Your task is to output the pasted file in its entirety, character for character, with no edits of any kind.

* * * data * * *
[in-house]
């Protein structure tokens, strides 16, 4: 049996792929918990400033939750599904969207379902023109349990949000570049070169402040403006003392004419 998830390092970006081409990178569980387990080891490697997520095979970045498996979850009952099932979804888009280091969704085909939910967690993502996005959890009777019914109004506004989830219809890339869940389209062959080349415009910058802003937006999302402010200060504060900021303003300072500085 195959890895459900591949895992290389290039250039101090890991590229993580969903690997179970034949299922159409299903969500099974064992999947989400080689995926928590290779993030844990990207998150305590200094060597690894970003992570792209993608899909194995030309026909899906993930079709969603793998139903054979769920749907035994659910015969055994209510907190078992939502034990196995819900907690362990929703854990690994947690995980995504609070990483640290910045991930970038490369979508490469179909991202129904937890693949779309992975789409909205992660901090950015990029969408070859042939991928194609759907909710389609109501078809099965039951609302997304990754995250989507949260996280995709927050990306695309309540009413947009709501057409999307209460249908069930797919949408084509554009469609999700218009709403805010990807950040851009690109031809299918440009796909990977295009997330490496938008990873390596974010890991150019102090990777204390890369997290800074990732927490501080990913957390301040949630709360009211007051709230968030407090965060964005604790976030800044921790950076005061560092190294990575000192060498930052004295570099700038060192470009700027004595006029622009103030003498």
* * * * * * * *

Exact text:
[in-house]
């Protein structure tokens, strides 16, 4: 049996792929918990400033939750599904969207379902023109349990949000570049070169402040403006003392004419 998830390092970006081409990178569980387990080891490697997520095979970045498996979850009952099932979804888009280091969704085909939910967690993502996005959890009777019914109004506004989830219809890339869940389209062959080349415009910058802003937006999302402010200060504060900021303003300072500085 195959890895459900591949895992290389290039250039101090890991590229993580969903690997179970034949299922159409299903969500099974064992999947989400080689995926928590290779993030844990990207998150305590200094060597690894970003992570792209993608899909194995030309026909899906993930079709969603793998139903054979769920749907035994659910015969055994209510907190078992939502034990196995819900907690362990929703854990690994947690995980995504609070990483640290910045991930970038490369979508490469179909991202129904937890693949779309992975789409909205992660901090950015990029969408070859042939991928194609759907909710389609109501078809099965039951609302997304990754995250989507949260996280995709927050990306695309309540009413947009709501057409999307209460249908069930797919949408084509554009469609999700218009709403805010990807950040851009690109031809299918440009796909990977295009997330490496938008990873390596974010890991150019102090990777204390890369997290800074990732927490501080990913957390301040949630709360009211007051709230968030407090965060964005604790976030800044921790950076005061560092190294990575000192060498930052004295570099700038060192470009700027004595006029622009103030003498």